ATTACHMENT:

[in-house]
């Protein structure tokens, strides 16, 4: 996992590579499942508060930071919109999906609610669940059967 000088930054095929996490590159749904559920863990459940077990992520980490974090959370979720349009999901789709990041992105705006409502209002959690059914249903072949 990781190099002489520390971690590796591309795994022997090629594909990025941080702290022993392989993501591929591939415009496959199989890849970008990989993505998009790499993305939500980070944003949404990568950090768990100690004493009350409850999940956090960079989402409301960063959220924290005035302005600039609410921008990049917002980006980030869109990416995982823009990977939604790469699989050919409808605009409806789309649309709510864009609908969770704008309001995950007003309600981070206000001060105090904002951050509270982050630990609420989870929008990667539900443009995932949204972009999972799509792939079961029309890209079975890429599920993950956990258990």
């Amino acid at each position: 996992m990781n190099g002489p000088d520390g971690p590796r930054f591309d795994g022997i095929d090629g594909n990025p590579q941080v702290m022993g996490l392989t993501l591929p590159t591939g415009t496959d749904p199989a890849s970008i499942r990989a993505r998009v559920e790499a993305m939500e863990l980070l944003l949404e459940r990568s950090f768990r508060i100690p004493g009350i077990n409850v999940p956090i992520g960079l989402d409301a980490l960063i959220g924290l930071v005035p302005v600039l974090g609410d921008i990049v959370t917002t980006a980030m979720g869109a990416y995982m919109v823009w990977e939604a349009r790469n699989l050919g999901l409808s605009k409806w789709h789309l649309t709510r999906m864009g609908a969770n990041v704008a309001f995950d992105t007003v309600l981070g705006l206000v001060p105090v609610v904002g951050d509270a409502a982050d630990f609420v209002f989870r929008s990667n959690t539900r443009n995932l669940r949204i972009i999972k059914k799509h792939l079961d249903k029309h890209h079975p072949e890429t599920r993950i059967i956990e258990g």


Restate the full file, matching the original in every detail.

[in-house]
């Protein structure tokens, strides 16, 4: 996992590579499942508060930071919109999906609610669940059967 000088930054095929996490590159749904559920863990459940077990992520980490974090959370979720349009999901789709990041992105705006409502209002959690059914249903072949 990781190099002489520390971690590796591309795994022997090629594909990025941080702290022993392989993501591929591939415009496959199989890849970008990989993505998009790499993305939500980070944003949404990568950090768990100690004493009350409850999940956090960079989402409301960063959220924290005035302005600039609410921008990049917002980006980030869109990416995982823009990977939604790469699989050919409808605009409806789309649309709510864009609908969770704008309001995950007003309600981070206000001060105090904002951050509270982050630990609420989870929008990667539900443009995932949204972009999972799509792939079961029309890209079975890429599920993950956990258990």
């Amino acid at each position: 996992m990781n190099g002489p000088d520390g971690p590796r930054f591309d795994g022997i095929d090629g594909n990025p590579q941080v702290m022993g996490l392989t993501l591929p590159t591939g415009t496959d749904p199989a890849s970008i499942r990989a993505r998009v559920e790499a993305m939500e863990l980070l944003l949404e459940r990568s950090f768990r508060i100690p004493g009350i077990n409850v999940p956090i992520g960079l989402d409301a980490l960063i959220g924290l930071v005035p302005v600039l974090g609410d921008i990049v959370t917002t980006a980030m979720g869109a990416y995982m919109v823009w990977e939604a349009r790469n699989l050919g999901l409808s605009k409806w789709h789309l649309t709510r999906m864009g609908a969770n990041v704008a309001f995950d992105t007003v309600l981070g705006l206000v001060p105090v609610v904002g951050d509270a409502a982050d630990f609420v209002f989870r929008s990667n959690t539900r443009n995932l669940r949204i972009i999972k059914k799509h792939l079961d249903k029309h890209h079975p072949e890429t599920r993950i059967i956990e258990g």